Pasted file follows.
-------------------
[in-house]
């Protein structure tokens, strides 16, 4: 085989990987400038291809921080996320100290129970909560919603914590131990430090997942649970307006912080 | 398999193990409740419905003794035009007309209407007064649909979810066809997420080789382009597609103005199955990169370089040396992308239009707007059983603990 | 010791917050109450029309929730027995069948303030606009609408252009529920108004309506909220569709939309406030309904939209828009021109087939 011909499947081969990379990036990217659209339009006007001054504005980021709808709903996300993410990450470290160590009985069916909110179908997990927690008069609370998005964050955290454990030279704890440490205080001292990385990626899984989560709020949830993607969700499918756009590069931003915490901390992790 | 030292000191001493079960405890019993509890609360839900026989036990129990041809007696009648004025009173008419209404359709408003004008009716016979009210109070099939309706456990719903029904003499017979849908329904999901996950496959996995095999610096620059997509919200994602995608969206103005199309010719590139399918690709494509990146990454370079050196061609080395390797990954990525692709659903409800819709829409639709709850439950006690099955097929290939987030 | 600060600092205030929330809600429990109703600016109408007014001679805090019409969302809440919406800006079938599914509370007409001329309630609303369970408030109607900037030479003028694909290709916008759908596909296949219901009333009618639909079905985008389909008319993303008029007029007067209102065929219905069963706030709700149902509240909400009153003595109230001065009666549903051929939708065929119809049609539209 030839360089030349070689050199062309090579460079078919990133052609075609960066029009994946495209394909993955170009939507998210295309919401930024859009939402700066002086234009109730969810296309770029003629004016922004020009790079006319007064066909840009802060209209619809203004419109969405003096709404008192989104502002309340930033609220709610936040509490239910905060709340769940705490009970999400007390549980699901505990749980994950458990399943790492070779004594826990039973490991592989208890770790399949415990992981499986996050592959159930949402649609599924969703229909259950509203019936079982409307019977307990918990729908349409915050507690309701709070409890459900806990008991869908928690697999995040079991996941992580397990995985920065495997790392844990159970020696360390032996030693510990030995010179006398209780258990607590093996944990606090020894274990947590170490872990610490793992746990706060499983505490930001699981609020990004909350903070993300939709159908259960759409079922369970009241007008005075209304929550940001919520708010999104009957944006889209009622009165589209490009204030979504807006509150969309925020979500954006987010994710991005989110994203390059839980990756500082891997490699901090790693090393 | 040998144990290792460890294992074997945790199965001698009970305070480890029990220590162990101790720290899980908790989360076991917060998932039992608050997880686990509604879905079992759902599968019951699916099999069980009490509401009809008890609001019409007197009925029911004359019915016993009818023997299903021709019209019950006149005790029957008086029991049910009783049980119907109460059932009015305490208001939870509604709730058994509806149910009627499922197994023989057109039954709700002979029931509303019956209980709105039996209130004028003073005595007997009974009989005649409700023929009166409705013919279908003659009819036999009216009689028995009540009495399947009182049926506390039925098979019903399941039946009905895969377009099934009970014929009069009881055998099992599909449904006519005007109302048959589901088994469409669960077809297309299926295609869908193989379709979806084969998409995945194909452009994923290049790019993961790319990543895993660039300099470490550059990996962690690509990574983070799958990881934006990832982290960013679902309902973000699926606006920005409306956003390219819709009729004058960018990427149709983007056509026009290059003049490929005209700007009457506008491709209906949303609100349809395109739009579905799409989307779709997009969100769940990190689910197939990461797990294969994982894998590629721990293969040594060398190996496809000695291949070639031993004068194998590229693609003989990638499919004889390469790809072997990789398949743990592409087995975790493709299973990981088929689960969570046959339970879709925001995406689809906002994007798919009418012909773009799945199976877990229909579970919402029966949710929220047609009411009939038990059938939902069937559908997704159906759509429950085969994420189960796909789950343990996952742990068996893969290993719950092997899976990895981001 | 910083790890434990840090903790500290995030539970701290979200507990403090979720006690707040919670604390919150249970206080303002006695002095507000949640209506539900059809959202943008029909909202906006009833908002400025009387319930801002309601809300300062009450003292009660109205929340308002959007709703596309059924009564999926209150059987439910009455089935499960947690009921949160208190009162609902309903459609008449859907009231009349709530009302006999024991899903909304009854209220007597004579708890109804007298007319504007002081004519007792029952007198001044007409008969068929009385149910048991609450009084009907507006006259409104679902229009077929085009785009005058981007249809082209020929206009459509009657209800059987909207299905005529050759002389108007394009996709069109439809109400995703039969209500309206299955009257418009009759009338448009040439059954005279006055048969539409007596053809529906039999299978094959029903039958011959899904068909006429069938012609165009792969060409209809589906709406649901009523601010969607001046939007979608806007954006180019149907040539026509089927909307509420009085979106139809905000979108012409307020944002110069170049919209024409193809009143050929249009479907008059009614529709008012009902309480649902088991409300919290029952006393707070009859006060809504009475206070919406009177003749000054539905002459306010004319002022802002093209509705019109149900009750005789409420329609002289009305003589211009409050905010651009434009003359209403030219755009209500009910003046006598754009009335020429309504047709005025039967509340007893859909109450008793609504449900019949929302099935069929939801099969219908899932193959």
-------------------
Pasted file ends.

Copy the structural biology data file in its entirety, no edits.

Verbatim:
[in-house]
């Protein structure tokens, strides 16, 4: 085989990987400038291809921080996320100290129970909560919603914590131990430090997942649970307006912080 | 398999193990409740419905003794035009007309209407007064649909979810066809997420080789382009597609103005199955990169370089040396992308239009707007059983603990 | 010791917050109450029309929730027995069948303030606009609408252009529920108004309506909220569709939309406030309904939209828009021109087939 011909499947081969990379990036990217659209339009006007001054504005980021709808709903996300993410990450470290160590009985069916909110179908997990927690008069609370998005964050955290454990030279704890440490205080001292990385990626899984989560709020949830993607969700499918756009590069931003915490901390992790 | 030292000191001493079960405890019993509890609360839900026989036990129990041809007696009648004025009173008419209404359709408003004008009716016979009210109070099939309706456990719903029904003499017979849908329904999901996950496959996995095999610096620059997509919200994602995608969206103005199309010719590139399918690709494509990146990454370079050196061609080395390797990954990525692709659903409800819709829409639709709850439950006690099955097929290939987030 | 600060600092205030929330809600429990109703600016109408007014001679805090019409969302809440919406800006079938599914509370007409001329309630609303369970408030109607900037030479003028694909290709916008759908596909296949219901009333009618639909079905985008389909008319993303008029007029007067209102065929219905069963706030709700149902509240909400009153003595109230001065009666549903051929939708065929119809049609539209 030839360089030349070689050199062309090579460079078919990133052609075609960066029009994946495209394909993955170009939507998210295309919401930024859009939402700066002086234009109730969810296309770029003629004016922004020009790079006319007064066909840009802060209209619809203004419109969405003096709404008192989104502002309340930033609220709610936040509490239910905060709340769940705490009970999400007390549980699901505990749980994950458990399943790492070779004594826990039973490991592989208890770790399949415990992981499986996050592959159930949402649609599924969703229909259950509203019936079982409307019977307990918990729908349409915050507690309701709070409890459900806990008991869908928690697999995040079991996941992580397990995985920065495997790392844990159970020696360390032996030693510990030995010179006398209780258990607590093996944990606090020894274990947590170490872990610490793992746990706060499983505490930001699981609020990004909350903070993300939709159908259960759409079922369970009241007008005075209304929550940001919520708010999104009957944006889209009622009165589209490009204030979504807006509150969309925020979500954006987010994710991005989110994203390059839980990756500082891997490699901090790693090393 | 040998144990290792460890294992074997945790199965001698009970305070480890029990220590162990101790720290899980908790989360076991917060998932039992608050997880686990509604879905079992759902599968019951699916099999069980009490509401009809008890609001019409007197009925029911004359019915016993009818023997299903021709019209019950006149005790029957008086029991049910009783049980119907109460059932009015305490208001939870509604709730058994509806149910009627499922197994023989057109039954709700002979029931509303019956209980709105039996209130004028003073005595007997009974009989005649409700023929009166409705013919279908003659009819036999009216009689028995009540009495399947009182049926506390039925098979019903399941039946009905895969377009099934009970014929009069009881055998099992599909449904006519005007109302048959589901088994469409669960077809297309299926295609869908193989379709979806084969998409995945194909452009994923290049790019993961790319990543895993660039300099470490550059990996962690690509990574983070799958990881934006990832982290960013679902309902973000699926606006920005409306956003390219819709009729004058960018990427149709983007056509026009290059003049490929005209700007009457506008491709209906949303609100349809395109739009579905799409989307779709997009969100769940990190689910197939990461797990294969994982894998590629721990293969040594060398190996496809000695291949070639031993004068194998590229693609003989990638499919004889390469790809072997990789398949743990592409087995975790493709299973990981088929689960969570046959339970879709925001995406689809906002994007798919009418012909773009799945199976877990229909579970919402029966949710929220047609009411009939038990059938939902069937559908997704159906759509429950085969994420189960796909789950343990996952742990068996893969290993719950092997899976990895981001 | 910083790890434990840090903790500290995030539970701290979200507990403090979720006690707040919670604390919150249970206080303002006695002095507000949640209506539900059809959202943008029909909202906006009833908002400025009387319930801002309601809300300062009450003292009660109205929340308002959007709703596309059924009564999926209150059987439910009455089935499960947690009921949160208190009162609902309903459609008449859907009231009349709530009302006999024991899903909304009854209220007597004579708890109804007298007319504007002081004519007792029952007198001044007409008969068929009385149910048991609450009084009907507006006259409104679902229009077929085009785009005058981007249809082209020929206009459509009657209800059987909207299905005529050759002389108007394009996709069109439809109400995703039969209500309206299955009257418009009759009338448009040439059954005279006055048969539409007596053809529906039999299978094959029903039958011959899904068909006429069938012609165009792969060409209809589906709406649901009523601010969607001046939007979608806007954006180019149907040539026509089927909307509420009085979106139809905000979108012409307020944002110069170049919209024409193809009143050929249009479907008059009614529709008012009902309480649902088991409300919290029952006393707070009859006060809504009475206070919406009177003749000054539905002459306010004319002022802002093209509705019109149900009750005789409420329609002289009305003589211009409050905010651009434009003359209403030219755009209500009910003046006598754009009335020429309504047709005025039967509340007893859909109450008793609504449900019949929302099935069929939801099969219908899932193959």